The fight against corruption increased the informal privatization of the management
of the road transport sector in Rwanda, to the benefit of transport cooperatives, which
replaced traffic police. This interweaving of formal and informal governance
encourages the misuse of rules on public roads. Corruption is thus facilitated by a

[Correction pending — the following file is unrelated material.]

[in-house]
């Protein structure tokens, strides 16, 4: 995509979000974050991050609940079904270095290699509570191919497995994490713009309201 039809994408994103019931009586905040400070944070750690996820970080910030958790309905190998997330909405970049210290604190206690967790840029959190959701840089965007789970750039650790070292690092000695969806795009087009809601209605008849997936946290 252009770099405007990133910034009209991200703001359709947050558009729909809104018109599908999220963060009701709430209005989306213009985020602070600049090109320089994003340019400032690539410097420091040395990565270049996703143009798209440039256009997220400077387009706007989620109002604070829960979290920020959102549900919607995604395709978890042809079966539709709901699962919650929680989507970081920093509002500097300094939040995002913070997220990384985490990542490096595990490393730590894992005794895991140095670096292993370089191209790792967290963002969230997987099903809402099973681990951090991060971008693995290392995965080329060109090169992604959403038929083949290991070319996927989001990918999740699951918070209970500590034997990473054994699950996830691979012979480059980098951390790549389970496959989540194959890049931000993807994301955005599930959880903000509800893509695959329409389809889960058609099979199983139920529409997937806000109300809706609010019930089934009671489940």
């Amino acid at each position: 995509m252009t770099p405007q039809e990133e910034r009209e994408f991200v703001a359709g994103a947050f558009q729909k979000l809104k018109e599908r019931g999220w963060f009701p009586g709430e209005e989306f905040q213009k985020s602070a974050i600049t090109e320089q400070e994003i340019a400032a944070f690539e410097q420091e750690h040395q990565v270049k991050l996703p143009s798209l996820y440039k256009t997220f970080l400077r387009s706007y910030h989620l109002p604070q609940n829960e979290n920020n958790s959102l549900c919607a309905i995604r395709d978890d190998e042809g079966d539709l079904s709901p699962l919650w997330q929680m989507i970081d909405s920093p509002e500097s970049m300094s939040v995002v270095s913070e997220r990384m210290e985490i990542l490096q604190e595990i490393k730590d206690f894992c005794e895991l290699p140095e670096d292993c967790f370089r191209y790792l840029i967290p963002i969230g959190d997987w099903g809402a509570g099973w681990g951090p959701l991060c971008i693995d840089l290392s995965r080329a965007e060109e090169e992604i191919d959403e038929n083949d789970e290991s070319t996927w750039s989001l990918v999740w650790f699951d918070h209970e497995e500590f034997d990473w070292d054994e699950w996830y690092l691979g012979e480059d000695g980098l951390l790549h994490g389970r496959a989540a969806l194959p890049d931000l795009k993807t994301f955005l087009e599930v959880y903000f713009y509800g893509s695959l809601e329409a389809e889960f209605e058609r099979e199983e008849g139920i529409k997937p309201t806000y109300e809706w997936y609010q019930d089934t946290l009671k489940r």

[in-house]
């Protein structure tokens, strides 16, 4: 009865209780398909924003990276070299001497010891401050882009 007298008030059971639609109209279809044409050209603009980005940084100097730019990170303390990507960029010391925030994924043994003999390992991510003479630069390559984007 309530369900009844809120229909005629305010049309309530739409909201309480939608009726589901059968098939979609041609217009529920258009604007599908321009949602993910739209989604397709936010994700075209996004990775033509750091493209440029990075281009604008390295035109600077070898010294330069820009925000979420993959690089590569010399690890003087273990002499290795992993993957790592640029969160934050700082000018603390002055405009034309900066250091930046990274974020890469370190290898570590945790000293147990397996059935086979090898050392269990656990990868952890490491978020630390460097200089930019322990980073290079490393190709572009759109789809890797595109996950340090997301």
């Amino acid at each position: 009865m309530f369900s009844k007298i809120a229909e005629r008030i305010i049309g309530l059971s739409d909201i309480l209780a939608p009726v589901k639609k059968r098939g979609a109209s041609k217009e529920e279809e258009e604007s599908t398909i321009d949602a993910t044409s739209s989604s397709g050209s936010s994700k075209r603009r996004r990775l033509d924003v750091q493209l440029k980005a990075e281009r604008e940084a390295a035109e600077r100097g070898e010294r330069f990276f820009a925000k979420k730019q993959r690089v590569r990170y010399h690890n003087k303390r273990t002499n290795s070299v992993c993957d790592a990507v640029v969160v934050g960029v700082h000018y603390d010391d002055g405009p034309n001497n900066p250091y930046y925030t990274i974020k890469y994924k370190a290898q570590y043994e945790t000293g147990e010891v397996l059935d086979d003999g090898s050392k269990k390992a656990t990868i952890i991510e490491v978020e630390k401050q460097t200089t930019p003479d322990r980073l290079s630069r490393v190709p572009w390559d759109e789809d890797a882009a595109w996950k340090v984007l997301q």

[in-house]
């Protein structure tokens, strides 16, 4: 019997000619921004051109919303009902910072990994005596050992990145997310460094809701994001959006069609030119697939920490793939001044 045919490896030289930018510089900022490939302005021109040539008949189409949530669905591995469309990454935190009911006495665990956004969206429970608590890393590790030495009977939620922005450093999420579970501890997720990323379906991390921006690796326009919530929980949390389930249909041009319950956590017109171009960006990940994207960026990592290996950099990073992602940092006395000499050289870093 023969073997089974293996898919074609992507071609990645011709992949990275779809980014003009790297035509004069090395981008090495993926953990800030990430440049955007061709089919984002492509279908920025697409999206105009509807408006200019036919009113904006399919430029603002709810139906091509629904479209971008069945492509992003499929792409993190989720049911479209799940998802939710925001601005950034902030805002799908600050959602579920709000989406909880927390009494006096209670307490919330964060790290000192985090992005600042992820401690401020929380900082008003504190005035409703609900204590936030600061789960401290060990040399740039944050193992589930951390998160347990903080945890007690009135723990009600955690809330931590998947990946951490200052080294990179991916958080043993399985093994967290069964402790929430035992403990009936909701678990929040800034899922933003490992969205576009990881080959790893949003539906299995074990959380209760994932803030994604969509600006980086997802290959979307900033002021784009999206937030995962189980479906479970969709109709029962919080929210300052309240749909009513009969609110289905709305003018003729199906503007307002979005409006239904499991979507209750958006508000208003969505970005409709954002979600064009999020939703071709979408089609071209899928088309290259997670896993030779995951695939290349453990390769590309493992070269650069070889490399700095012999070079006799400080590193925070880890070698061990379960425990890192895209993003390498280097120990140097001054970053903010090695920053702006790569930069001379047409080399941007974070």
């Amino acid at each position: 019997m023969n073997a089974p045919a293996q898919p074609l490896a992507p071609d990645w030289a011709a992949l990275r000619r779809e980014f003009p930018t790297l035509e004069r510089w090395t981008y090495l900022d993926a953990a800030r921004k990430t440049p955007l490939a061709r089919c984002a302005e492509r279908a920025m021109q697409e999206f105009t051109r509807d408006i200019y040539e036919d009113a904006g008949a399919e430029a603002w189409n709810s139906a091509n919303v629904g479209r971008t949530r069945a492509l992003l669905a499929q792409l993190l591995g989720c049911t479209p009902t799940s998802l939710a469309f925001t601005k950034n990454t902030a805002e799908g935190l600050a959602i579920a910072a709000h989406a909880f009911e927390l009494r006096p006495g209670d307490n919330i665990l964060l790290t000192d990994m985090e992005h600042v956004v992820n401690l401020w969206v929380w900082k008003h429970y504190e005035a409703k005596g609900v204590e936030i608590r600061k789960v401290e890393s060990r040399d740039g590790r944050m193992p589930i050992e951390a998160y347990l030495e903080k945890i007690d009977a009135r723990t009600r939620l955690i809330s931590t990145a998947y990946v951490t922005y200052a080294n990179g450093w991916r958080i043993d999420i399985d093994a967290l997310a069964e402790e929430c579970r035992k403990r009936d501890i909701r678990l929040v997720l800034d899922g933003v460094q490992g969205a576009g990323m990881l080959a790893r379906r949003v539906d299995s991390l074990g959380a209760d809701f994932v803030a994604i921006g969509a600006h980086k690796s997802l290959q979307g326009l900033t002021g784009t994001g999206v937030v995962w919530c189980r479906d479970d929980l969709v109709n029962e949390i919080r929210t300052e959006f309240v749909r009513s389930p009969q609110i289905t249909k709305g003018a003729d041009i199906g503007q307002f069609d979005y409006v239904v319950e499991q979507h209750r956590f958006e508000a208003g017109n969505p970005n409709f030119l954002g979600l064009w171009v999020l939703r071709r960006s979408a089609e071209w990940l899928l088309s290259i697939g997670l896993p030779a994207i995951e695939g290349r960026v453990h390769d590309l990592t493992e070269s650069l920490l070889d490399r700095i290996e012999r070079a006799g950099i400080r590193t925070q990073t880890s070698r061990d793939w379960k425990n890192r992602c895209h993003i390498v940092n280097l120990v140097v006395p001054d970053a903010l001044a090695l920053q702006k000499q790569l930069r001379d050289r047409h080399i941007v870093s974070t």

lack of control over security agents’ practices and multiple relations of domination
against motorcycle taxis. The authoritarian context of Rwanda ultimately leads to a
partial application of the rules, which cannot be contested. While the contrast between
the image of Rwanda and the empirical reality is striking, the functioning of the state
shows many similarities with other African countries, questioning the idea of Rwandan
exceptionalism.

See also: